In a public key scenario, message authentication has been long associated with digital signatures. In this case, however message authentication is connected with another property: non-repudiation. Once a party signs a message, she is bound to it. Everybody can verify that she signed it. This is a very useful prperty when digital signatures are used for contracts or commerce transactions, where conditions must be enforced in case of a dispute.
On the other hand, this feature raises important privacy issues. What if Alice wants to say something very private to Bob, in a way that Bob believes it comes from her, but also in a way that Bob cannot convince a third party that Alice said such a thing? Or even that Alice spoke to Bob at all? Clearly digital signatures do not allow Alice to do this.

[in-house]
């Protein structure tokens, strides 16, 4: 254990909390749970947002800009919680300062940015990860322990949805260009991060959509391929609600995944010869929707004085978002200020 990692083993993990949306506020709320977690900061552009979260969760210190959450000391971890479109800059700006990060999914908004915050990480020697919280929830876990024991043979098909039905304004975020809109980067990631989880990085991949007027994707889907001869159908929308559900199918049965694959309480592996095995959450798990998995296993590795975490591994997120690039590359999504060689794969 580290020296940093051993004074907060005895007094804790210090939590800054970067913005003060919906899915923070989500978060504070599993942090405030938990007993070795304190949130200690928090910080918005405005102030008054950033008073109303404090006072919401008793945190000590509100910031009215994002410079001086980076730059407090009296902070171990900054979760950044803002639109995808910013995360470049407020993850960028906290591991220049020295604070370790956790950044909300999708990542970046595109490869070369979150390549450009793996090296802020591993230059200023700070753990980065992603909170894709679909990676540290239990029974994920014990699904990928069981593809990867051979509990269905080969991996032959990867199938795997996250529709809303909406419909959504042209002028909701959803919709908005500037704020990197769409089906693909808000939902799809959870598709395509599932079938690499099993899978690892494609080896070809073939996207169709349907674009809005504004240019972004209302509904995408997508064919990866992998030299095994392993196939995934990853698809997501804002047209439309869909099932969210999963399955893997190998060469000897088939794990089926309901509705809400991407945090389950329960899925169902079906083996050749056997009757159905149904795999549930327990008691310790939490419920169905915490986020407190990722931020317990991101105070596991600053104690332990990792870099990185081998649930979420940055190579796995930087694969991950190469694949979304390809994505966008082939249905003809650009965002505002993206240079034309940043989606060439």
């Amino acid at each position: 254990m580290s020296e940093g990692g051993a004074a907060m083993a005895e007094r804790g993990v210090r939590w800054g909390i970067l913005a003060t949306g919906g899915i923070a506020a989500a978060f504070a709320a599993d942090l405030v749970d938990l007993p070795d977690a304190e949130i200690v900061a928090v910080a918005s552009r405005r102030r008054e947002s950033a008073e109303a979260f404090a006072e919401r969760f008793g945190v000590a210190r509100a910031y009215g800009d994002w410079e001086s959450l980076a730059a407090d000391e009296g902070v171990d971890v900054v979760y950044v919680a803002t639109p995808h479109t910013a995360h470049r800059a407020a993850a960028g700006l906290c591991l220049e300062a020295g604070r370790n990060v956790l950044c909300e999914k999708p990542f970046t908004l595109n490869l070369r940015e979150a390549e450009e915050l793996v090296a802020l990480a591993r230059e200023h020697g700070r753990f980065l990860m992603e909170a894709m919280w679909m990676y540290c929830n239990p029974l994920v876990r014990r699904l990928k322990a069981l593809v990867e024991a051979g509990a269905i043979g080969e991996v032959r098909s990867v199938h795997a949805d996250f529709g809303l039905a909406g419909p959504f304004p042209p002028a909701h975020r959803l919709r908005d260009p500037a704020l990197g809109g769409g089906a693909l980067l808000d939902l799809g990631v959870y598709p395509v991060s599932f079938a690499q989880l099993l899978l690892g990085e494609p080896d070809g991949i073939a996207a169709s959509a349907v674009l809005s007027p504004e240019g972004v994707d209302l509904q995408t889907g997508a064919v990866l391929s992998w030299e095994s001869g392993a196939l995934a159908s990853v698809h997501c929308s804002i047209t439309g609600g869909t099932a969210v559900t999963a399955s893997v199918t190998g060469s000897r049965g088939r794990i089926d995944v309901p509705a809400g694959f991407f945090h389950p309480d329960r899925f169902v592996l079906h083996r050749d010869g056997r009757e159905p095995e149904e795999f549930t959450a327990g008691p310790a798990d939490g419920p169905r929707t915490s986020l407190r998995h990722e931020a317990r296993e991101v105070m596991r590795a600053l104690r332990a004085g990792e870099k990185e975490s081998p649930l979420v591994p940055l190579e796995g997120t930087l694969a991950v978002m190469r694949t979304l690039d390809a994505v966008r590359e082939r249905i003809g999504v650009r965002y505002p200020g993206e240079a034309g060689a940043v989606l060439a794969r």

The issue of deniability in public key authentication is thus to create authentication mechanisms where the receiver cannot prove to third party that he received an authenticated message from the sender. Deniability thus is an important privacy-enabling feature of cryptographic protocols and as such has many important practical applications.
Deniability is a component of the larger issue of anonymity in network communications. Group members are working on solutions for both deniability and anonymity.
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